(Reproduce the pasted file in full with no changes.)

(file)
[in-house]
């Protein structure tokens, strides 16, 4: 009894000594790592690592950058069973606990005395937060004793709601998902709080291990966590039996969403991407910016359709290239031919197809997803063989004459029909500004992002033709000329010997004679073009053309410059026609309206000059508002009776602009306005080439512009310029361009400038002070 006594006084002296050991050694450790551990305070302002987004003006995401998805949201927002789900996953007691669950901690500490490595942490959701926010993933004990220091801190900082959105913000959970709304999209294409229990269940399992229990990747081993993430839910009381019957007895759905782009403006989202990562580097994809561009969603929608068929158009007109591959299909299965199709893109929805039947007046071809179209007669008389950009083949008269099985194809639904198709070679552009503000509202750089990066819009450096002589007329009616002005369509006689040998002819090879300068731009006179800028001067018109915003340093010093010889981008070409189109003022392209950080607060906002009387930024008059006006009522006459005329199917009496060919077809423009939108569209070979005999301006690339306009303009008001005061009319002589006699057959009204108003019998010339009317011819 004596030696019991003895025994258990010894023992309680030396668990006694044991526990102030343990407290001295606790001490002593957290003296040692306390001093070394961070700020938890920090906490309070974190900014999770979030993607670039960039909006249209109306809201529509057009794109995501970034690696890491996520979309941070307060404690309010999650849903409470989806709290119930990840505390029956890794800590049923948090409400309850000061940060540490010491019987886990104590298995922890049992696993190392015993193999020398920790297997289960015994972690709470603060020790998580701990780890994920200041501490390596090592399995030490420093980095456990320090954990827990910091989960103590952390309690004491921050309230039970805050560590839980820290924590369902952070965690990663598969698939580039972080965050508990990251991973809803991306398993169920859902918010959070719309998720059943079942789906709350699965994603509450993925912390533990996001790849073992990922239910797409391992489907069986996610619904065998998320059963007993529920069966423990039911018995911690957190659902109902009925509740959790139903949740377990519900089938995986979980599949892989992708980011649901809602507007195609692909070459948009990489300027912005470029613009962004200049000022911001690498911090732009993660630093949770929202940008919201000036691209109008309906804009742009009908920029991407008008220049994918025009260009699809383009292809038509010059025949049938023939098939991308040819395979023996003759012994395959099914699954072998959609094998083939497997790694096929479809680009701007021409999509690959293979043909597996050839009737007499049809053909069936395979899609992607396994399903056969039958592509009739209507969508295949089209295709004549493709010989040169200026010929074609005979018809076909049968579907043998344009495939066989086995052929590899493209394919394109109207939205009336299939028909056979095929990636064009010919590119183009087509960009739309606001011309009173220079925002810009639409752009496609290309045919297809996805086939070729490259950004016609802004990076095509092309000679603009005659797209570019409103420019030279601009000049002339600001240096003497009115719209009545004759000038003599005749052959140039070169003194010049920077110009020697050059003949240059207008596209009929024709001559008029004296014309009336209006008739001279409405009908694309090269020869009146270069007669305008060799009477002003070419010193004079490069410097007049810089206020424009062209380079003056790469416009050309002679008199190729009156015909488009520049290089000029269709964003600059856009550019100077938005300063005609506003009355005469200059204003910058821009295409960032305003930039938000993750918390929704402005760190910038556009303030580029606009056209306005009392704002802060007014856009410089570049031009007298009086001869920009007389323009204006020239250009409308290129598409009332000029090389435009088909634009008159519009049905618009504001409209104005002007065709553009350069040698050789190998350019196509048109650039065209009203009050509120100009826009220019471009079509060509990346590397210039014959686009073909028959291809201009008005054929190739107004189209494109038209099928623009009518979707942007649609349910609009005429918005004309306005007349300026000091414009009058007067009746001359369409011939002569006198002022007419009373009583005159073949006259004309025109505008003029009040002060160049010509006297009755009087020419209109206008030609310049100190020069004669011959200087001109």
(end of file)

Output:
[in-house]
């Protein structure tokens, strides 16, 4: 009894000594790592690592950058069973606990005395937060004793709601998902709080291990966590039996969403991407910016359709290239031919197809997803063989004459029909500004992002033709000329010997004679073009053309410059026609309206000059508002009776602009306005080439512009310029361009400038002070 006594006084002296050991050694450790551990305070302002987004003006995401998805949201927002789900996953007691669950901690500490490595942490959701926010993933004990220091801190900082959105913000959970709304999209294409229990269940399992229990990747081993993430839910009381019957007895759905782009403006989202990562580097994809561009969603929608068929158009007109591959299909299965199709893109929805039947007046071809179209007669008389950009083949008269099985194809639904198709070679552009503000509202750089990066819009450096002589007329009616002005369509006689040998002819090879300068731009006179800028001067018109915003340093010093010889981008070409189109003022392209950080607060906002009387930024008059006006009522006459005329199917009496060919077809423009939108569209070979005999301006690339306009303009008001005061009319002589006699057959009204108003019998010339009317011819 004596030696019991003895025994258990010894023992309680030396668990006694044991526990102030343990407290001295606790001490002593957290003296040692306390001093070394961070700020938890920090906490309070974190900014999770979030993607670039960039909006249209109306809201529509057009794109995501970034690696890491996520979309941070307060404690309010999650849903409470989806709290119930990840505390029956890794800590049923948090409400309850000061940060540490010491019987886990104590298995922890049992696993190392015993193999020398920790297997289960015994972690709470603060020790998580701990780890994920200041501490390596090592399995030490420093980095456990320090954990827990910091989960103590952390309690004491921050309230039970805050560590839980820290924590369902952070965690990663598969698939580039972080965050508990990251991973809803991306398993169920859902918010959070719309998720059943079942789906709350699965994603509450993925912390533990996001790849073992990922239910797409391992489907069986996610619904065998998320059963007993529920069966423990039911018995911690957190659902109902009925509740959790139903949740377990519900089938995986979980599949892989992708980011649901809602507007195609692909070459948009990489300027912005470029613009962004200049000022911001690498911090732009993660630093949770929202940008919201000036691209109008309906804009742009009908920029991407008008220049994918025009260009699809383009292809038509010059025949049938023939098939991308040819395979023996003759012994395959099914699954072998959609094998083939497997790694096929479809680009701007021409999509690959293979043909597996050839009737007499049809053909069936395979899609992607396994399903056969039958592509009739209507969508295949089209295709004549493709010989040169200026010929074609005979018809076909049968579907043998344009495939066989086995052929590899493209394919394109109207939205009336299939028909056979095929990636064009010919590119183009087509960009739309606001011309009173220079925002810009639409752009496609290309045919297809996805086939070729490259950004016609802004990076095509092309000679603009005659797209570019409103420019030279601009000049002339600001240096003497009115719209009545004759000038003599005749052959140039070169003194010049920077110009020697050059003949240059207008596209009929024709001559008029004296014309009336209006008739001279409405009908694309090269020869009146270069007669305008060799009477002003070419010193004079490069410097007049810089206020424009062209380079003056790469416009050309002679008199190729009156015909488009520049290089000029269709964003600059856009550019100077938005300063005609506003009355005469200059204003910058821009295409960032305003930039938000993750918390929704402005760190910038556009303030580029606009056209306005009392704002802060007014856009410089570049031009007298009086001869920009007389323009204006020239250009409308290129598409009332000029090389435009088909634009008159519009049905618009504001409209104005002007065709553009350069040698050789190998350019196509048109650039065209009203009050509120100009826009220019471009079509060509990346590397210039014959686009073909028959291809201009008005054929190739107004189209494109038209099928623009009518979707942007649609349910609009005429918005004309306005007349300026000091414009009058007067009746001359369409011939002569006198002022007419009373009583005159073949006259004309025109505008003029009040002060160049010509006297009755009087020419209109206008030609310049100190020069004669011959200087001109």